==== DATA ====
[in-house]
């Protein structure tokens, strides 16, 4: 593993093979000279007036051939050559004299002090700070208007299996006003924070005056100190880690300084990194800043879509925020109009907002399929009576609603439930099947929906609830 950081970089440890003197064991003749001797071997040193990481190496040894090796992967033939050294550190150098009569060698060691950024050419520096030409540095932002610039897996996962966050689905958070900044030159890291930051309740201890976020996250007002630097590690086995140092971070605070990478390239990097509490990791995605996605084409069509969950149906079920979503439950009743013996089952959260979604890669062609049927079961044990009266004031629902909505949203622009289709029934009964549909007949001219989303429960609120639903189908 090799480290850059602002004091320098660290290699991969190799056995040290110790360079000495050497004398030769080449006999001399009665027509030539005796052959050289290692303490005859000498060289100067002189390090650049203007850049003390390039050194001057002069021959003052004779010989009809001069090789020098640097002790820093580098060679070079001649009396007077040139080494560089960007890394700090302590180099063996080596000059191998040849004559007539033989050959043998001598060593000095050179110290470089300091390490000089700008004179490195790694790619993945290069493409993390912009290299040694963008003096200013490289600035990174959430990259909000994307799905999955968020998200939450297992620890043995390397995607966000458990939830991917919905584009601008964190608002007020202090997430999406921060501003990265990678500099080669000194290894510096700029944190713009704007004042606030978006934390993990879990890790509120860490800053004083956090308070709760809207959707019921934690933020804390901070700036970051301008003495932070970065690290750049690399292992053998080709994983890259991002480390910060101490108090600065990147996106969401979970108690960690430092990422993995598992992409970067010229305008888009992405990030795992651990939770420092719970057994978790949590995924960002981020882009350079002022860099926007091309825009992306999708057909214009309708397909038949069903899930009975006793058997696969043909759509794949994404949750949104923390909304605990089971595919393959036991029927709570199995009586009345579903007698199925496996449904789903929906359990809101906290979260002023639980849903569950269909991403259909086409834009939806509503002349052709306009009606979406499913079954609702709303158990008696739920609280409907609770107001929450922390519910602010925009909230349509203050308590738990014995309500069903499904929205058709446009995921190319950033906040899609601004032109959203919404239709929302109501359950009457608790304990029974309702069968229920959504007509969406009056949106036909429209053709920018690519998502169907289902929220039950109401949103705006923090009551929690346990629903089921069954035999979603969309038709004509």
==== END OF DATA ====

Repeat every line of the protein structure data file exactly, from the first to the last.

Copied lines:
[in-house]
């Protein structure tokens, strides 16, 4: 593993093979000279007036051939050559004299002090700070208007299996006003924070005056100190880690300084990194800043879509925020109009907002399929009576609603439930099947929906609830 950081970089440890003197064991003749001797071997040193990481190496040894090796992967033939050294550190150098009569060698060691950024050419520096030409540095932002610039897996996962966050689905958070900044030159890291930051309740201890976020996250007002630097590690086995140092971070605070990478390239990097509490990791995605996605084409069509969950149906079920979503439950009743013996089952959260979604890669062609049927079961044990009266004031629902909505949203622009289709029934009964549909007949001219989303429960609120639903189908 090799480290850059602002004091320098660290290699991969190799056995040290110790360079000495050497004398030769080449006999001399009665027509030539005796052959050289290692303490005859000498060289100067002189390090650049203007850049003390390039050194001057002069021959003052004779010989009809001069090789020098640097002790820093580098060679070079001649009396007077040139080494560089960007890394700090302590180099063996080596000059191998040849004559007539033989050959043998001598060593000095050179110290470089300091390490000089700008004179490195790694790619993945290069493409993390912009290299040694963008003096200013490289600035990174959430990259909000994307799905999955968020998200939450297992620890043995390397995607966000458990939830991917919905584009601008964190608002007020202090997430999406921060501003990265990678500099080669000194290894510096700029944190713009704007004042606030978006934390993990879990890790509120860490800053004083956090308070709760809207959707019921934690933020804390901070700036970051301008003495932070970065690290750049690399292992053998080709994983890259991002480390910060101490108090600065990147996106969401979970108690960690430092990422993995598992992409970067010229305008888009992405990030795992651990939770420092719970057994978790949590995924960002981020882009350079002022860099926007091309825009992306999708057909214009309708397909038949069903899930009975006793058997696969043909759509794949994404949750949104923390909304605990089971595919393959036991029927709570199995009586009345579903007698199925496996449904789903929906359990809101906290979260002023639980849903569950269909991403259909086409834009939806509503002349052709306009009606979406499913079954609702709303158990008696739920609280409907609770107001929450922390519910602010925009909230349509203050308590738990014995309500069903499904929205058709446009995921190319950033906040899609601004032109959203919404239709929302109501359950009457608790304990029974309702069968229920959504007509969406009056949106036909429209053709920018690519998502169907289902929220039950109401949103705006923090009551929690346990629903089921069954035999979603969309038709004509």